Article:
Whatever the policy, Warren said it “will be determined and will be clearly defined for all the players … which I know they will appreciate.”
Players in the 2007 Senior PGA Championship had issues with balls plugging in steep greenside bunker faces, so the higher portions of many bunkers were filled in and sodded with Paspalum grass.
“We did alter those faces and we have sodded them with Paspalum in the attempt that if you hit it in that area it will roll down the face and go down to the bottom of the waste area or bunker,” Warren said.
Coming off a U.S. Open at Olympic Club in which winner Webb Simpson was over par, the Ocean Course could produce similar scores. It can be stretched to a ridiculous 7,800 yards and can be brutal if a strong wind is coming off the Atlantic Ocean.
“This course is going to be spectacular,” said defending champion Keegan Bradley, who played the course for the first time in March. “I heard it was really hard, and they were right. It’s brutal. It’s fair, which is nice, but it’s going to be tough.
“If the wind blows I think the winning score could be over par. Though I’m not sure what the greens are going to be like and the rough is going to be like. But it’s going to be challenging no matter what the weather.”
NGA Tour experimenting
The first of four two-day, 36-hole tournaments on the Grand Strand-based NGA Tour’s Carolina Summer Series will conclude Tuesday at Aberdeen Country Club.
They are the first two-day tournaments in tour history, and each event has a guaranteed $5,000 first place check. Earnings count on both the Carolina Series and national Pro Series money lists.
The remaining tournaments are Thursday and Friday at Long Bay Club, next Monday and Tuesday at Rivers Edge Golf Club, and July 12-13 at Crow Creek Golf Club.
The entry deadline for the next event has passed, and entry deadlines for the last two events are 5 p.m. Friday and next Monday, respectively. Events are $600 for tour members and amateurs and $800 for non-members.
Justin Lower of Ohio leads the tournament at Aberdeen by two strokes over Evan Phillips of Lexington after a 65 Monday. Joe Young of Cochran, Ga., is third after a 68, Yoshio Yamamoto of Myrtle Beach is tied for 10th after a 71 and Roberto Diaz of Myrtle Beach is tied for 18th after a 74 in the 33-player event.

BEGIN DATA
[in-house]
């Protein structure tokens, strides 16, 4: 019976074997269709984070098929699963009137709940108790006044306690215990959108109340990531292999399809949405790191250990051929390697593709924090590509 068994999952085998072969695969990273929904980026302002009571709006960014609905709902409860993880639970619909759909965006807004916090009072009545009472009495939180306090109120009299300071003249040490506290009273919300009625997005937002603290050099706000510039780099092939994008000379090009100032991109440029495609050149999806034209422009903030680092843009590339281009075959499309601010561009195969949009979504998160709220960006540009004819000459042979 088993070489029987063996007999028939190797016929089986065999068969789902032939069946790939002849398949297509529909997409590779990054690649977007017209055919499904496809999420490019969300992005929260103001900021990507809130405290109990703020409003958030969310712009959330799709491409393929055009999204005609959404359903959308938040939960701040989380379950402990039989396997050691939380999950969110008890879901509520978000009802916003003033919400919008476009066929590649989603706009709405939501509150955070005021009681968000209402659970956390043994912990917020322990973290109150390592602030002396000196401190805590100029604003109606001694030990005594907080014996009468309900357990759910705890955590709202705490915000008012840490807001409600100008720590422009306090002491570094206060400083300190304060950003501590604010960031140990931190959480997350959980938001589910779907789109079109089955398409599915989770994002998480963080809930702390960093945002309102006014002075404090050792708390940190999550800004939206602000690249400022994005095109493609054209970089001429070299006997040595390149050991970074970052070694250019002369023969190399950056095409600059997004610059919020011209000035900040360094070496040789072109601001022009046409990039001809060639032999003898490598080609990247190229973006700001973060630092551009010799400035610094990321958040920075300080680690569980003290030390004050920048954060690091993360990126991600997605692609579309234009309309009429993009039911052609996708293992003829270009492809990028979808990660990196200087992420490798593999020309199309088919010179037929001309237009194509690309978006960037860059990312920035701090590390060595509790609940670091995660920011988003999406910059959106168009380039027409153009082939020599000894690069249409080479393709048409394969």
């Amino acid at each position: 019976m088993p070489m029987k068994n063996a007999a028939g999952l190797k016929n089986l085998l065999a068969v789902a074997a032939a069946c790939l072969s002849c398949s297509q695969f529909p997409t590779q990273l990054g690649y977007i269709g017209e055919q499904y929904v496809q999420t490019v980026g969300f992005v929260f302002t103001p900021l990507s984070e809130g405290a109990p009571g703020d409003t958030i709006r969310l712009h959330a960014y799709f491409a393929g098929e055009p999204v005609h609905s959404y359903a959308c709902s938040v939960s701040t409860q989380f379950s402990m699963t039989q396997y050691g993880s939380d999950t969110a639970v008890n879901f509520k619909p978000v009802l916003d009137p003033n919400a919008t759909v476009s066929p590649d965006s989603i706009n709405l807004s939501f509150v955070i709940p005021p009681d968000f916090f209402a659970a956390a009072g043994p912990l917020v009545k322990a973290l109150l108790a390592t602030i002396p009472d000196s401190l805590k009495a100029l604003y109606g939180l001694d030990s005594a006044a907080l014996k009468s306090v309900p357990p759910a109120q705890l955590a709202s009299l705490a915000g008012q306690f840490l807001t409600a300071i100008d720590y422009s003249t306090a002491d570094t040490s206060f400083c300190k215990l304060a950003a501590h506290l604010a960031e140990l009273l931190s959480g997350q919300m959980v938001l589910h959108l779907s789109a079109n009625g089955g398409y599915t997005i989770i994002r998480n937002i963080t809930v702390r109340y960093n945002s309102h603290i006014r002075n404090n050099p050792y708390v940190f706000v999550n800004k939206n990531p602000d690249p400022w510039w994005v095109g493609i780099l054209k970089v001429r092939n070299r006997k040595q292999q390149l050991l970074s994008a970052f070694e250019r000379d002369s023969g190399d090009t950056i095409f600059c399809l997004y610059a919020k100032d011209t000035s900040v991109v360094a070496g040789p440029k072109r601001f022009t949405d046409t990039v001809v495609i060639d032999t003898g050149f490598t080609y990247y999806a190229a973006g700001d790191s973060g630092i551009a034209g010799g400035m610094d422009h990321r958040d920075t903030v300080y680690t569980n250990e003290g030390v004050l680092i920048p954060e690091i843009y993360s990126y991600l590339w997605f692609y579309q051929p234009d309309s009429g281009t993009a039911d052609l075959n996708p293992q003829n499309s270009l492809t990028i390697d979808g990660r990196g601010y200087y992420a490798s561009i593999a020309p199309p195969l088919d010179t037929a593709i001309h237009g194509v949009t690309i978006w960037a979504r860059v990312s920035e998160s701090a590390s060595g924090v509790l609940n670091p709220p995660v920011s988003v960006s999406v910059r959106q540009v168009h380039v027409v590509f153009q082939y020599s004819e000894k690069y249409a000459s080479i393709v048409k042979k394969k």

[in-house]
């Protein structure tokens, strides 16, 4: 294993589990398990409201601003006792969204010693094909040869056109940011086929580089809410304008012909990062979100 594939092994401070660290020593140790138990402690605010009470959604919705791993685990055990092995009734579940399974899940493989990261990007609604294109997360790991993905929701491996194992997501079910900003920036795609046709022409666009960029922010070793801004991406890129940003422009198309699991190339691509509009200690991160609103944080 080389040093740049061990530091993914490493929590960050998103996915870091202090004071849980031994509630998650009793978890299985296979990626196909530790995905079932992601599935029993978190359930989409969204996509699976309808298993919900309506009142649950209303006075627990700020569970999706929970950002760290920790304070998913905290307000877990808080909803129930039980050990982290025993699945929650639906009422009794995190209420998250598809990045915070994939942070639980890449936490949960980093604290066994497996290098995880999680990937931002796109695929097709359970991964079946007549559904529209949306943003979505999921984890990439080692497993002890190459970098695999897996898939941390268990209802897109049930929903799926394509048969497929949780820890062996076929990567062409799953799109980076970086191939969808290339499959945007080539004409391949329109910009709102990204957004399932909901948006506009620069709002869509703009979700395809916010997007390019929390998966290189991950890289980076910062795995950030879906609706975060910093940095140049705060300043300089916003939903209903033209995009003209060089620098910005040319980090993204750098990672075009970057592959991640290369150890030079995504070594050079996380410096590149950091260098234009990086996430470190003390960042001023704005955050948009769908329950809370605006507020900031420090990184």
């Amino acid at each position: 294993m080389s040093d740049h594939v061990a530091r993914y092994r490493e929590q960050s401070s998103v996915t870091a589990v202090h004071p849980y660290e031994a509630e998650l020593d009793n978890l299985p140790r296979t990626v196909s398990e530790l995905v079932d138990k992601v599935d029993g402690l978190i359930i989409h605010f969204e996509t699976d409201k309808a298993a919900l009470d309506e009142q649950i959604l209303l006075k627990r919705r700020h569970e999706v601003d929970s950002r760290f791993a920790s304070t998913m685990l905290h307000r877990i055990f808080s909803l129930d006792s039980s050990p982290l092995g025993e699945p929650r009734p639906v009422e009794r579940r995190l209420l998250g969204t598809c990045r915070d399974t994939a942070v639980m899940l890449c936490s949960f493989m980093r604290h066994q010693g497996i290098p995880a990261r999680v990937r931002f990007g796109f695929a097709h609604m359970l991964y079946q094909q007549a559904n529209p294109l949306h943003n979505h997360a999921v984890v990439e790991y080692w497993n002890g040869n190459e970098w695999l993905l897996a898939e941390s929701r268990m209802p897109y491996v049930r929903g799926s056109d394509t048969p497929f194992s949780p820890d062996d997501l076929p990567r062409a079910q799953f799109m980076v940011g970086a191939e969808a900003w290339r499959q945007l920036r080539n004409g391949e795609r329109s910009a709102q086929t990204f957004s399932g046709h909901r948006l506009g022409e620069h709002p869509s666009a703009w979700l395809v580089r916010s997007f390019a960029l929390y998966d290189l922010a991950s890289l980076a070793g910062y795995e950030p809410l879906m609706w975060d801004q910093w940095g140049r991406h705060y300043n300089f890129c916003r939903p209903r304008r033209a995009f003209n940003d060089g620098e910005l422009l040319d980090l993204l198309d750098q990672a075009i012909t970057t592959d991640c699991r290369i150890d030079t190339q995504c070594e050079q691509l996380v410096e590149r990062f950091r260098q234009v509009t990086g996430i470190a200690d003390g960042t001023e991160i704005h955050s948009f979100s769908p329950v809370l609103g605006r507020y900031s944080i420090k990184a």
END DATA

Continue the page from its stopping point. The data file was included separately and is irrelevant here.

Lowcountry Open set
The Lowcountry Open two-man best ball tournament will be held July 28-29 at the Founders Club at Pawleys Island.
The entry fee of just $100 per player includes two rounds, prizes, food and a tournament gift. There are open and senior (55-and-over) age divisions, and net and gross format divisions. Only teams with verified USGA handicaps can compete in net division. The entry deadline is 5 p.m. July 20.
Tee times begin at 9 a.m., and practice rounds are available from July 25-27 for $30. Interested players can call Founders Club pro Rick Taylor at 843-237-2299.
Norman student excelling
Greg Norman Champions Golf Academy student Gonzalo Martinez is having an impressive spring and summer season. The native of Mexico City, Mexico, has a sizable lead on the Hurricane Junior Golf Tour points list with 4,400 points, which is 950 more than second place.
His two victories have come in the Hilton Head National Junior Classic, where he shot 69 and 74 in cold and windy conditions, and IMG Country Club Junior Classic, where he was the only player to post two under-par rounds with a 70 and 69. He has five top-five finishes in nine starts and leads the tour in birdies and scoring average.
He is entering his senior year at the GNCGA, where his instructor is Chad Gibbs and he’s been a student since the age of 14.
The Hurricane Tour, created in 2008 and based in Jacksonville, Fla., holds tournaments across the Southeast and is scheduled to return to the Strand for the Sept. 29-30 Myrtle Beach Junior Challenge on the Myrtle Beach National Golf Club West Course.
To view Blondin’s blog, Green Reading, go to MyrtleBeachOnline.com.
Contact ALAN BLONDIN at 626-0284.